|Project by Dan_Seattle||posted 12-07-2015 02:45 AM||843 views||2 times favorited||5 comments|
Modern Coffee Table
The Preliminary Idea:
I saw on some website (the way all great ideas and projects start, right?) that it’s possible with water-based stain to emulate the look of walnut with Poplar. While I’ve read way too much woodworking snobbery about how this is blasphemy, and ‘why would you ever cheap out and only buy poplar’, or ‘poplar’s grain looks nothing like Walnut.’ Of course, they’re right it doesn’t really look much like walnut, but says a bunch of woodworkers, not your average house wife or Capitol Hill hipster. Even a handful of employees at the Tukwila Rockler told me “good luck with that.” Haha.
5/4 rough cut Poplar.
Titebond III #20 Biscuits
General Finishes Water-Based Stain – Medium Brown
General Finishes Water-Based ‘High Performance’ Top Coat – Flat
Handful of foam brushes
Threw the rough cut lumber through my recently refurbished Craftsman 6.5” Jointer, achieved two square planes and did the rest on my Delta table saw. Then planed to an 1 1/8” thick. Since I did not wait the recommended two+ weeks for the lumber to acclimate to my wet and cold Seattle shop, the wood moved on me a little. I then took off another 8th making the thickness an even inch. Since I was just looking at something I saw online and copying it without knowing the exact specs, I had no idea if an inch was going to be strong enough to withstand the rigors some people put their coffee tables through. As I often do, I throw caution to the salty Seattle wind. Either way it was going to be a learning experience like any other project.
Nothing abnormal here. Pipe clamps and f-clamps. Used 4 biscuits about 9-12” apart (cant remember exactly) the length of each adjoining board for the table top surface. Repeated process for both sides/legs.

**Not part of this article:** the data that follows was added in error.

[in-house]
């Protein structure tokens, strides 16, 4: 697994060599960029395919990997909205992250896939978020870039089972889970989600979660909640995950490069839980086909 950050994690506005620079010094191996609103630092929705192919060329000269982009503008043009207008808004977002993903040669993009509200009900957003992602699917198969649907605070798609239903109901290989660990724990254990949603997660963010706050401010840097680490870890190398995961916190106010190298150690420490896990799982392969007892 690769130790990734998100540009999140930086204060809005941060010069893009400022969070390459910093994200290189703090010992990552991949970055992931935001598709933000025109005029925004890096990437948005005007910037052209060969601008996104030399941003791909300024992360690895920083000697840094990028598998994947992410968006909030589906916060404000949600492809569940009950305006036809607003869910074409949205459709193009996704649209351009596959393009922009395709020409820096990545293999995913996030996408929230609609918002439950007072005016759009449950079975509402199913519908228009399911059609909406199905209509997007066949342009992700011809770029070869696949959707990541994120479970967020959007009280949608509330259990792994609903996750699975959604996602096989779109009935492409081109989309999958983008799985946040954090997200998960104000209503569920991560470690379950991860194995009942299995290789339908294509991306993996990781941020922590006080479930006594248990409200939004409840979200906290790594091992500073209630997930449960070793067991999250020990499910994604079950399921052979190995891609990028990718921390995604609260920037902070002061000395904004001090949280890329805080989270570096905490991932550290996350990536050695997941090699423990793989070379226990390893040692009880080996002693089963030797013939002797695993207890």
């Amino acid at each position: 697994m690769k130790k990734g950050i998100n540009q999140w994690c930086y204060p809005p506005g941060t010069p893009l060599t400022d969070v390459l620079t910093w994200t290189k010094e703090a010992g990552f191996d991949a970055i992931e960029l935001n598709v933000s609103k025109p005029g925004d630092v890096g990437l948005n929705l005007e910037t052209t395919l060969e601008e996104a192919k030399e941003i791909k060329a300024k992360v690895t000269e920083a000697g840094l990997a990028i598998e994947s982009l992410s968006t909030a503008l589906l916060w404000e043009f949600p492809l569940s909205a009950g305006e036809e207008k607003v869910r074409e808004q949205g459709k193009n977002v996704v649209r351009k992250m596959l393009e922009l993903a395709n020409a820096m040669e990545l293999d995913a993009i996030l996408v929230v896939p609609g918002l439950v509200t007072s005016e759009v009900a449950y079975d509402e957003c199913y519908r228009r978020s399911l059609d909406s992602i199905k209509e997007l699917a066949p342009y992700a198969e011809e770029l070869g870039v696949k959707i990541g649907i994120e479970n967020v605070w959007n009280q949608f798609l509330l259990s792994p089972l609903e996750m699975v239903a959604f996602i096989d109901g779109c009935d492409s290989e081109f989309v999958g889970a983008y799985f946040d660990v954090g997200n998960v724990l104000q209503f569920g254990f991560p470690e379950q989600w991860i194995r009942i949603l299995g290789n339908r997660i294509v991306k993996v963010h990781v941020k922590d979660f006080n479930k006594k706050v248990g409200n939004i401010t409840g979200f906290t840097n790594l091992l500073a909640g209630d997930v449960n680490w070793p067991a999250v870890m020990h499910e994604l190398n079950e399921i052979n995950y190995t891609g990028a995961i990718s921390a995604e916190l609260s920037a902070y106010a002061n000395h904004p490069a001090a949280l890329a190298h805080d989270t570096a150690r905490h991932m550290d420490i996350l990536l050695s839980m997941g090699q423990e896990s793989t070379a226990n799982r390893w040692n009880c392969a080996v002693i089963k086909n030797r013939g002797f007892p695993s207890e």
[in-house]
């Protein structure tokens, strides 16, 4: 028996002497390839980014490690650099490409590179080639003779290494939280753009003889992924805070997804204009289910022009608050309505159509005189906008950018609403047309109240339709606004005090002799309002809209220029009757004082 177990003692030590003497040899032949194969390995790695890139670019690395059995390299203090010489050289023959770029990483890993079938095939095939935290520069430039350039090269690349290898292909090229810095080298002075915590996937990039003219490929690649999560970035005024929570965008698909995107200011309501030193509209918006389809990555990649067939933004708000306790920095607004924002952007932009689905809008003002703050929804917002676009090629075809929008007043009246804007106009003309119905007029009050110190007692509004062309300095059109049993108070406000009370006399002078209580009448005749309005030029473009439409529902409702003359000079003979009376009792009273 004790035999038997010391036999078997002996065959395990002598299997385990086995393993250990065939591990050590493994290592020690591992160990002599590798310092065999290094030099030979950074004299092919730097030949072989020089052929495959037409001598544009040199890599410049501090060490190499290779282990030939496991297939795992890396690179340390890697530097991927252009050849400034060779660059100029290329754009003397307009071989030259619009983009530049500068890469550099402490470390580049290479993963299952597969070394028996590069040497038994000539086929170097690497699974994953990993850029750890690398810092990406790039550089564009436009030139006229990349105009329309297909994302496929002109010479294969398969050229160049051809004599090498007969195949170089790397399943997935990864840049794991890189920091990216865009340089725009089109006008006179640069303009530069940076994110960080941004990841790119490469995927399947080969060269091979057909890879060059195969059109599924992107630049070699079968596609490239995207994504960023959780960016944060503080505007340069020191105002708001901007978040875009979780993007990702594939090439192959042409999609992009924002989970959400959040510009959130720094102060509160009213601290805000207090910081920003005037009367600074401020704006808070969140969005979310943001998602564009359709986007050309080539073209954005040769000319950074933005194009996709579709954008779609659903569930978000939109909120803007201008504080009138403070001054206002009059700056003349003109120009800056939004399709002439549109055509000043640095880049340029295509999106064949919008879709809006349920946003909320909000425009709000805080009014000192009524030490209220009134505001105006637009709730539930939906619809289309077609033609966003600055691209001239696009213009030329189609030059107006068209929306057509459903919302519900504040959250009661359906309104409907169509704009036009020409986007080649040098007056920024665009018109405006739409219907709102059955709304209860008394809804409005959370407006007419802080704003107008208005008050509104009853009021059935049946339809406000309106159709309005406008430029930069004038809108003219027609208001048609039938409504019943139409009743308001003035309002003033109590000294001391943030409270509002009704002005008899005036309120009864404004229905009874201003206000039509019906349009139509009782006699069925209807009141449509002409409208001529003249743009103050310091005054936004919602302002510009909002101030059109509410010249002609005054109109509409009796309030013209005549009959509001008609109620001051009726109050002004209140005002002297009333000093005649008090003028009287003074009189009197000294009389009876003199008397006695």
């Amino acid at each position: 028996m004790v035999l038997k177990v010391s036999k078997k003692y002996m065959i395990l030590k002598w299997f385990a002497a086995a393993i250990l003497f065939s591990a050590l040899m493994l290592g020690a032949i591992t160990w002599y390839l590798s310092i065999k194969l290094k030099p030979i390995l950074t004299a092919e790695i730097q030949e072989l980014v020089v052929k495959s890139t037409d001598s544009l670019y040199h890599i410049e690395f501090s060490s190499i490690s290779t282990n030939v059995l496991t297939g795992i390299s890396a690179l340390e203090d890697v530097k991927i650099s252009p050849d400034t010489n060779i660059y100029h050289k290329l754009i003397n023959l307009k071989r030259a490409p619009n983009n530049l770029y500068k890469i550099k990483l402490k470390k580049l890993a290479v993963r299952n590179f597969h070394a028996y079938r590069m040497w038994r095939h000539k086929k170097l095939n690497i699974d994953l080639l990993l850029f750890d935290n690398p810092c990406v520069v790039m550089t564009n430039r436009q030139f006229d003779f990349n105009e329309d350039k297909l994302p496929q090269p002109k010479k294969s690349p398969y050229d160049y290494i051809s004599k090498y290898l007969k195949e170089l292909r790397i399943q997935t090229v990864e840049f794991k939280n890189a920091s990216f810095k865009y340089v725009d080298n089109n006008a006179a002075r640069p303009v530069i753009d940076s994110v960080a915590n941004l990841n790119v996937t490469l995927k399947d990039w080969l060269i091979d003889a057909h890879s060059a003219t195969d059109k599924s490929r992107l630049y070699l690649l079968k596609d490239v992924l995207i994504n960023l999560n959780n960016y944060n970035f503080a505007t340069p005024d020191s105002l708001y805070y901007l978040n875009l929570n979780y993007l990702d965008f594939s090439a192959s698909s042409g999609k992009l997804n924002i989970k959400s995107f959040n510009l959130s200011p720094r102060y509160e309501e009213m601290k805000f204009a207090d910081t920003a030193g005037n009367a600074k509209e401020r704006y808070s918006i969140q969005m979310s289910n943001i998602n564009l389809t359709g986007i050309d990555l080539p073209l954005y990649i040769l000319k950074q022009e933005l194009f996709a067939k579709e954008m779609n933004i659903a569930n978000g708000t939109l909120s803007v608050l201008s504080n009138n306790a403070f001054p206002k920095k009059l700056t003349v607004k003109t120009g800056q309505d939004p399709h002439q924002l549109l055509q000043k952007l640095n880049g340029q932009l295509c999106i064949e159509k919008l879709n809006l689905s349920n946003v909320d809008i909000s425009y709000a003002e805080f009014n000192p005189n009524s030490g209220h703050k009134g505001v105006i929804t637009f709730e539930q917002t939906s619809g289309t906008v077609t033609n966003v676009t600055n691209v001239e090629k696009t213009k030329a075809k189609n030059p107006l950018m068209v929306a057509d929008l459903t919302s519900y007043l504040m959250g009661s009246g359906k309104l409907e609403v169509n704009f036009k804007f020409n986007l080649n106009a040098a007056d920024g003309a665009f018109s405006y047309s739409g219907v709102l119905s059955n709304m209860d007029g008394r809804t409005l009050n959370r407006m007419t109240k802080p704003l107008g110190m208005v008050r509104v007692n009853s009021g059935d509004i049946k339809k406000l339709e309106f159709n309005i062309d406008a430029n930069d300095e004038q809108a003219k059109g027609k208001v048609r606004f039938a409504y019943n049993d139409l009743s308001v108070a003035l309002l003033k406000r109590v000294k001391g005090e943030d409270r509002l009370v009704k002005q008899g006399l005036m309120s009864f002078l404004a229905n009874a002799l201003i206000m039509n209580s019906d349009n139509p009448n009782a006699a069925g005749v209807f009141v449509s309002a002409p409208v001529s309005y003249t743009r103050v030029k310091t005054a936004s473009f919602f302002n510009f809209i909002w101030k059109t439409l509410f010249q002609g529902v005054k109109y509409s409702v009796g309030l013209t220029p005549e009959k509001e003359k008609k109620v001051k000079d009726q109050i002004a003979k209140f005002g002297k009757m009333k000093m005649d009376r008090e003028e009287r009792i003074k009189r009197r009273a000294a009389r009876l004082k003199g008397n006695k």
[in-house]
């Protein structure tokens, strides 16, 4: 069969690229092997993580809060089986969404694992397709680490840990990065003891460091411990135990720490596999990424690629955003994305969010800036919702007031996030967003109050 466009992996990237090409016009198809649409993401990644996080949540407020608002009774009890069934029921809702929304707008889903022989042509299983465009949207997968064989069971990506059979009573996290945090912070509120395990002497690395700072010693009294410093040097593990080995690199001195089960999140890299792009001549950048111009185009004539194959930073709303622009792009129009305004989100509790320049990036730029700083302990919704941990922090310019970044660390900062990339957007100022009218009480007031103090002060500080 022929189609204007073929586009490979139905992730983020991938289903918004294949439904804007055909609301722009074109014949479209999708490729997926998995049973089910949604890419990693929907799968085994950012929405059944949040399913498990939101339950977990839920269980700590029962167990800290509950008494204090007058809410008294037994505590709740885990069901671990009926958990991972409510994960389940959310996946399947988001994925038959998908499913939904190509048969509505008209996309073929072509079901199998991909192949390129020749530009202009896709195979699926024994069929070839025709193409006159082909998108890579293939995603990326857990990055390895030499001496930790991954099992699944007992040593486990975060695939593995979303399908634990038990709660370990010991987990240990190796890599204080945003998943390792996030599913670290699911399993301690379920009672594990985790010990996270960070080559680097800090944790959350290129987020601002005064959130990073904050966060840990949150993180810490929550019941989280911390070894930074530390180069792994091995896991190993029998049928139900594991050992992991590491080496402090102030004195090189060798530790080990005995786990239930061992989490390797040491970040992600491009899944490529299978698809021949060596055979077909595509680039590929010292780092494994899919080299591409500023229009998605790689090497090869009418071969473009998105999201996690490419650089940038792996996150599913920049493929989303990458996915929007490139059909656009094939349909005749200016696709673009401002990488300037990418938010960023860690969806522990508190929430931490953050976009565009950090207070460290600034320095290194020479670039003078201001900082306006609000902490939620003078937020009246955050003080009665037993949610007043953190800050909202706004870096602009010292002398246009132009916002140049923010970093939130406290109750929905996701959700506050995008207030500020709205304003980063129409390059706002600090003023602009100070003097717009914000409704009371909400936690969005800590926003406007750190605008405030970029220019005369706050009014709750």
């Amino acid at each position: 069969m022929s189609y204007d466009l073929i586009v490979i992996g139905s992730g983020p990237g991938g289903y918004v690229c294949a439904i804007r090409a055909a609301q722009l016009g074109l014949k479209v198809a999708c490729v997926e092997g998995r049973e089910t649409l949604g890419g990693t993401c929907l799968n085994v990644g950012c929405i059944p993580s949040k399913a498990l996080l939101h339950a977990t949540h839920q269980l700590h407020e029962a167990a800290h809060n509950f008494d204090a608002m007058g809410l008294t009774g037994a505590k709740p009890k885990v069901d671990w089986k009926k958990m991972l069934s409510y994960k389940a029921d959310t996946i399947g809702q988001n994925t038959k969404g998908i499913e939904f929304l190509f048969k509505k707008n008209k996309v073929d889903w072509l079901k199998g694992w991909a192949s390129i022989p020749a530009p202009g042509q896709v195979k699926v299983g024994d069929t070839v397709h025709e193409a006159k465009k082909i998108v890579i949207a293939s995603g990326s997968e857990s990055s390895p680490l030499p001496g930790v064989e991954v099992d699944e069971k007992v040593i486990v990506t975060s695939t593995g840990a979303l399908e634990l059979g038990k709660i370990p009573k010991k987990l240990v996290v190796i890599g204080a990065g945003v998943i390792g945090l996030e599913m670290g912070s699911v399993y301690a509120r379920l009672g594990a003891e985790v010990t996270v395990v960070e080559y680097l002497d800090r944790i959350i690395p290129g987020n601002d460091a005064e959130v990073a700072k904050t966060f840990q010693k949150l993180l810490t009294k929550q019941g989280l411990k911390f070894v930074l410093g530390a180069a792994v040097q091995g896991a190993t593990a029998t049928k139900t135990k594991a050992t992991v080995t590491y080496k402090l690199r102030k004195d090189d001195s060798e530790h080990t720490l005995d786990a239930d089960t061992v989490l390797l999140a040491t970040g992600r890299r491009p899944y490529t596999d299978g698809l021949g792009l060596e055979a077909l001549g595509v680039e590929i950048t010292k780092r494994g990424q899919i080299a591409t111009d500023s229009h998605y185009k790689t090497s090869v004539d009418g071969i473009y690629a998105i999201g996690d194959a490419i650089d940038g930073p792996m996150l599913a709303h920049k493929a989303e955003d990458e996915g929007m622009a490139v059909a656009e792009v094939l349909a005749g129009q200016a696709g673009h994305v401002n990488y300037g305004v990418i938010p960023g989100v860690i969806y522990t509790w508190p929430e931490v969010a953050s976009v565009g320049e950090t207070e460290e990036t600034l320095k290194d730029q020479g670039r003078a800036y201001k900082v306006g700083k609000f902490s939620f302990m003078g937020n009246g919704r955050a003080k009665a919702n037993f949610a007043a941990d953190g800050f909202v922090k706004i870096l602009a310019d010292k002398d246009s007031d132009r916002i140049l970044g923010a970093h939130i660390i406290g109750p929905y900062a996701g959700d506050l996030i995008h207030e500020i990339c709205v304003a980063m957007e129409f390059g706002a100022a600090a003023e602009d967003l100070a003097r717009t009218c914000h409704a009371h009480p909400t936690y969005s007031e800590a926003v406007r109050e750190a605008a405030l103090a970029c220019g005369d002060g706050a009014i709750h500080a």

Started with a Dewalt ROS 60 grit. It seemed the wood wasnt done shifting to the atmospheric conditions even after being glued. So I wanted to make sure at least the top of the table was absolutely smooth and flawless to the touch. Graduated to 100 grit then 220. Since my last few projects (not for profit or sale) had lots of little sanding curly Qs, I wanted to make sure this didnt continue happening to me, making sure to either apply the appropriate amount pressure to my ROS and properly graduating sanding grits and not skipping straight to 220.
Cutting the Miters:
Mitered corner joints with biscuits and as much glue as possible. Cut the table top miters with a Dewalt 7.25” circular saw with two sacrificial 1/2” ply boards sandwiched on top and bottom of the cut and a straight edge guide. Usually covering the top of a cut like this isn’t necessary, but my Dewalt saw still has its factory blade on it and had no doubt horrible tear out was going to occur. To my dismay I was able to get a shockingly clean cut. I only had to take a few passes back over the mitered cut with a hand plane since the miters on this particular design needed to be extra straight.
Staining & Finishing:
With all the surfaces sanded to a smooth 220, I wiped the surface one last time with a damp rag to raise the grain, waited for it to dry then lightly sanded again with 220. Stained with General Finishes Water-Based ‘Medium Brown’. Single coat. (In hindsight, I would’ve applied a wood conditioner or single coat of de-waxed shellac before applying the stain) It appeared blotchy while drying, but then seem to even out after it was completely dry. Might’ve been my lighting or something. Very lightly sanded the dried stain coat with 400 grit, then wiped with a tack cloth.
Applied General Finishes Water-Based Top Coat (Flat). Applied 2 coats to the inside and underneath, 4 coats to the legs, 6 coats to the top surface. Between each coat I lightly (and evenly) sanded with 400 grit. After the last coat I used 1200 grit sand paper and very lightly sanded down the micro bubbles and burrs. Wiped cleaned with a tack cloth. Tah-Dah!